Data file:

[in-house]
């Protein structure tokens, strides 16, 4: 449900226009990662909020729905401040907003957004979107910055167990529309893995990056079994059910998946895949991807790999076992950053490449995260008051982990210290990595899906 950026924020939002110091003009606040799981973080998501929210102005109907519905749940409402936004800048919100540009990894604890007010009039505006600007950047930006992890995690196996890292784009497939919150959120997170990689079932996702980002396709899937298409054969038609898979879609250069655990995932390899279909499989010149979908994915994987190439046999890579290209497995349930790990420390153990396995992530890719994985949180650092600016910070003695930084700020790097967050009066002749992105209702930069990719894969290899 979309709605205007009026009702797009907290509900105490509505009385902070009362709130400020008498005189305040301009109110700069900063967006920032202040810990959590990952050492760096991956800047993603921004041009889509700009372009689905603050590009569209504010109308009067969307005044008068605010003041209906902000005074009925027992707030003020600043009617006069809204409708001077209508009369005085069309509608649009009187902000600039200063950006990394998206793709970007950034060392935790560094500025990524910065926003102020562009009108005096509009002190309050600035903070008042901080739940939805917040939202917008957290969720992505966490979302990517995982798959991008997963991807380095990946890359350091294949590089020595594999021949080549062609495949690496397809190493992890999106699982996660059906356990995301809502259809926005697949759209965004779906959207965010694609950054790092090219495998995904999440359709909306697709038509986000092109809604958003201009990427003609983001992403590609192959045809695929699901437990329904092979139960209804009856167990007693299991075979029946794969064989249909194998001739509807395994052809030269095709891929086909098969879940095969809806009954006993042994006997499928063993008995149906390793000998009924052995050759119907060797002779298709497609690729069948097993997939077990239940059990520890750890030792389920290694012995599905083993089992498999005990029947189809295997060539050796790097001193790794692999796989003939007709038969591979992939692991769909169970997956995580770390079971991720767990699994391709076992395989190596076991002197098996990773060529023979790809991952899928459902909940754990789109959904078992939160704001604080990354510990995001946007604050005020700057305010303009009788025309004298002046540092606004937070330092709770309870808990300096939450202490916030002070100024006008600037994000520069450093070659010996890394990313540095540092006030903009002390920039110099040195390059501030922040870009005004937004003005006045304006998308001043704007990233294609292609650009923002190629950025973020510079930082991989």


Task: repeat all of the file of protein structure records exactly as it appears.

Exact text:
[in-house]
């Protein structure tokens, strides 16, 4: 449900226009990662909020729905401040907003957004979107910055167990529309893995990056079994059910998946895949991807790999076992950053490449995260008051982990210290990595899906 950026924020939002110091003009606040799981973080998501929210102005109907519905749940409402936004800048919100540009990894604890007010009039505006600007950047930006992890995690196996890292784009497939919150959120997170990689079932996702980002396709899937298409054969038609898979879609250069655990995932390899279909499989010149979908994915994987190439046999890579290209497995349930790990420390153990396995992530890719994985949180650092600016910070003695930084700020790097967050009066002749992105209702930069990719894969290899 979309709605205007009026009702797009907290509900105490509505009385902070009362709130400020008498005189305040301009109110700069900063967006920032202040810990959590990952050492760096991956800047993603921004041009889509700009372009689905603050590009569209504010109308009067969307005044008068605010003041209906902000005074009925027992707030003020600043009617006069809204409708001077209508009369005085069309509608649009009187902000600039200063950006990394998206793709970007950034060392935790560094500025990524910065926003102020562009009108005096509009002190309050600035903070008042901080739940939805917040939202917008957290969720992505966490979302990517995982798959991008997963991807380095990946890359350091294949590089020595594999021949080549062609495949690496397809190493992890999106699982996660059906356990995301809502259809926005697949759209965004779906959207965010694609950054790092090219495998995904999440359709909306697709038509986000092109809604958003201009990427003609983001992403590609192959045809695929699901437990329904092979139960209804009856167990007693299991075979029946794969064989249909194998001739509807395994052809030269095709891929086909098969879940095969809806009954006993042994006997499928063993008995149906390793000998009924052995050759119907060797002779298709497609690729069948097993997939077990239940059990520890750890030792389920290694012995599905083993089992498999005990029947189809295997060539050796790097001193790794692999796989003939007709038969591979992939692991769909169970997956995580770390079971991720767990699994391709076992395989190596076991002197098996990773060529023979790809991952899928459902909940754990789109959904078992939160704001604080990354510990995001946007604050005020700057305010303009009788025309004298002046540092606004937070330092709770309870808990300096939450202490916030002070100024006008600037994000520069450093070659010996890394990313540095540092006030903009002390920039110099040195390059501030922040870009005004937004003005006045304006998308001043704007990233294609292609650009923002190629950025973020510079930082991989």